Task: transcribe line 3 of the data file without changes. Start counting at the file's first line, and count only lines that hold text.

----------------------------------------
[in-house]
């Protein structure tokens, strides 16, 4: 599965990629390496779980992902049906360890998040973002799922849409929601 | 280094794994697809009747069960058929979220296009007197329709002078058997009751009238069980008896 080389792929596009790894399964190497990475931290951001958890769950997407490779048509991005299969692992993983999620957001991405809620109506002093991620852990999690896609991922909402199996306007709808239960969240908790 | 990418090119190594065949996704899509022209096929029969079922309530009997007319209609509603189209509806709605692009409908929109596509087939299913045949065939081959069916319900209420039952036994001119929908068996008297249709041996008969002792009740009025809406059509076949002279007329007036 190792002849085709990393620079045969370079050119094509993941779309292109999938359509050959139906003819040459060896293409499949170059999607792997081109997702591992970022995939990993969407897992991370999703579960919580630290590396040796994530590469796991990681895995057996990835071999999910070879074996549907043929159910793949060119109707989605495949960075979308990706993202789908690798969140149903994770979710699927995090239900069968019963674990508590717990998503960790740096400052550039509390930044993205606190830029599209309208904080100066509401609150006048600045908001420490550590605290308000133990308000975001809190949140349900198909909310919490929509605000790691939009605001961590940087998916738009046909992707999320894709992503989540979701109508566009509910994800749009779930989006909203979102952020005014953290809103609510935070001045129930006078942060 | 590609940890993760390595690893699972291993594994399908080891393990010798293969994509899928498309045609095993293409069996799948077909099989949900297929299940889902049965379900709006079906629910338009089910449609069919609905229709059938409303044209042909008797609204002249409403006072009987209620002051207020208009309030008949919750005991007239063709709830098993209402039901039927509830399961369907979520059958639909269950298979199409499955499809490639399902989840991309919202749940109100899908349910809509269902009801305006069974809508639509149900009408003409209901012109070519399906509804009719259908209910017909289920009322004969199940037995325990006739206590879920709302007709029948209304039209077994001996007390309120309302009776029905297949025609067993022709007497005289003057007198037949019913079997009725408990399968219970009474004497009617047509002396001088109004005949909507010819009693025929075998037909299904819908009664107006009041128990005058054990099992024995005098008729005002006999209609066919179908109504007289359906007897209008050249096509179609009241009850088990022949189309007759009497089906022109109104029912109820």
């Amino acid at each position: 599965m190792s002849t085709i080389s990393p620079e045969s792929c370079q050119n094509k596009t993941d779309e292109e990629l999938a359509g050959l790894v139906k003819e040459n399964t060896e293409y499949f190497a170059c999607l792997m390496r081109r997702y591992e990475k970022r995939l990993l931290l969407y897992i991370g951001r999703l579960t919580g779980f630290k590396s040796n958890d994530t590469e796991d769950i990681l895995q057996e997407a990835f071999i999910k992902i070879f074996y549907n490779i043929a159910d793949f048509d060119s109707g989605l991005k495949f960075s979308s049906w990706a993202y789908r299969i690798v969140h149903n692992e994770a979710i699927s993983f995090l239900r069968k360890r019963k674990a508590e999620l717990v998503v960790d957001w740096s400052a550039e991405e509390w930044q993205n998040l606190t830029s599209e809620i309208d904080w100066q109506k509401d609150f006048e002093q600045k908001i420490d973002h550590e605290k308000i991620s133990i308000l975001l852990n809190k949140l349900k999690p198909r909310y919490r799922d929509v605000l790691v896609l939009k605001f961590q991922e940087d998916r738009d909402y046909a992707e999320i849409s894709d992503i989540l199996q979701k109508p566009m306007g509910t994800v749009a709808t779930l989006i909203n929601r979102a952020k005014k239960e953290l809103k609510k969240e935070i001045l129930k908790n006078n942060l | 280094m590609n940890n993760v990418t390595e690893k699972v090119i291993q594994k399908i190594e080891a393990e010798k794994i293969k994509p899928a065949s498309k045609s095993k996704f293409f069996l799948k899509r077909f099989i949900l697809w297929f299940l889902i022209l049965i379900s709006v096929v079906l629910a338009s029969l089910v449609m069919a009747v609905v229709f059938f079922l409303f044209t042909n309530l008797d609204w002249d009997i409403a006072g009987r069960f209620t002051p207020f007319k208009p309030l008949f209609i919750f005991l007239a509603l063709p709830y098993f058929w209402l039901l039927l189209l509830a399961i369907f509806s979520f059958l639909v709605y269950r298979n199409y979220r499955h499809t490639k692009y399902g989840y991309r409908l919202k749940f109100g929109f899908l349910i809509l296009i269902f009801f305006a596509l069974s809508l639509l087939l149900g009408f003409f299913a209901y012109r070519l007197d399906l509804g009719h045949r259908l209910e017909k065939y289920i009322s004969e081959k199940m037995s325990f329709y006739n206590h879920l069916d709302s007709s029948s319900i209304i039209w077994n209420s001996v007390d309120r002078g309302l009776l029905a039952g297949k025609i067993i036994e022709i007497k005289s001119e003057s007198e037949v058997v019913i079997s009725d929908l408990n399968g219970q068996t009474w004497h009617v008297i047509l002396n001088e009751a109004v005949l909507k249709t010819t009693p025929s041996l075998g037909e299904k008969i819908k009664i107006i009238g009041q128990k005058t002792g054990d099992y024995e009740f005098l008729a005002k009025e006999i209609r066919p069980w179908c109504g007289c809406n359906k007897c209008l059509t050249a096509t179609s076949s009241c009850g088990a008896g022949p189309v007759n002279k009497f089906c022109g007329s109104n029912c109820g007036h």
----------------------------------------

């Amino acid at each position: 599965m190792s002849t085709i080389s990393p620079e045969s792929c370079q050119n094509k596009t993941d779309e292109e990629l999938a359509g050959l790894v139906k003819e040459n399964t060896e293409y499949f190497a170059c999607l792997m390496r081109r997702y591992e990475k970022r995939l990993l931290l969407y897992i991370g951001r999703l579960t919580g779980f630290k590396s040796n958890d994530t590469e796991d769950i990681l895995q057996e997407a990835f071999i999910k992902i070879f074996y549907n490779i043929a159910d793949f048509d060119s109707g989605l991005k495949f960075s979308s049906w990706a993202y789908r299969i690798v969140h149903n692992e994770a979710i699927s993983f995090l239900r069968k360890r019963k674990a508590e999620l717990v998503v960790d957001w740096s400052a550039e991405e509390w930044q993205n998040l606190t830029s599209e809620i309208d904080w100066q109506k509401d609150f006048e002093q600045k908001i420490d973002h550590e605290k308000i991620s133990i308000l975001l852990n809190k949140l349900k999690p198909r909310y919490r799922d929509v605000l790691v896609l939009k605001f961590q991922e940087d998916r738009d909402y046909a992707e999320i849409s894709d992503i989540l199996q979701k109508p566009m306007g509910t994800v749009a709808t779930l989006i909203n929601r979102a952020k005014k239960e953290l809103k609510k969240e935070i001045l129930k908790n006078n942060l | 280094m590609n940890n993760v990418t390595e690893k699972v090119i291993q594994k399908i190594e080891a393990e010798k794994i293969k994509p899928a065949s498309k045609s095993k996704f293409f069996l799948k899509r077909f099989i949900l697809w297929f299940l889902i022209l049965i379900s709006v096929v079906l629910a338009s029969l089910v449609m069919a009747v609905v229709f059938f079922l409303f044209t042909n309530l008797d609204w002249d009997i409403a006072g009987r069960f209620t002051p207020f007319k208009p309030l008949f209609i919750f005991l007239a509603l063709p709830y098993f058929w209402l039901l039927l189209l509830a399961i369907f509806s979520f059958l639909v709605y269950r298979n199409y979220r499955h499809t490639k692009y399902g989840y991309r409908l919202k749940f109100g929109f899908l349910i809509l296009i269902f009801f305006a596509l069974s809508l639509l087939l149900g009408f003409f299913a209901y012109r070519l007197d399906l509804g009719h045949r259908l209910e017909k065939y289920i009322s004969e081959k199940m037995s325990f329709y006739n206590h879920l069916d709302s007709s029948s319900i209304i039209w077994n209420s001996v007390d309120r002078g309302l009776l029905a039952g297949k025609i067993i036994e022709i007497k005289s001119e003057s007198e037949v058997v019913i079997s009725d929908l408990n399968g219970q068996t009474w004497h009617v008297i047509l002396n001088e009751a109004v005949l909507k249709t010819t009693p025929s041996l075998g037909e299904k008969i819908k009664i107006i009238g009041q128990k005058t002792g054990d099992y024995e009740f005098l008729a005002k009025e006999i209609r066919p069980w179908c109504g007289c809406n359906k007897c209008l059509t050249a096509t179609s076949s009241c009850g088990a008896g022949p189309v007759n002279k009497f089906c022109g007329s109104n029912c109820g007036h």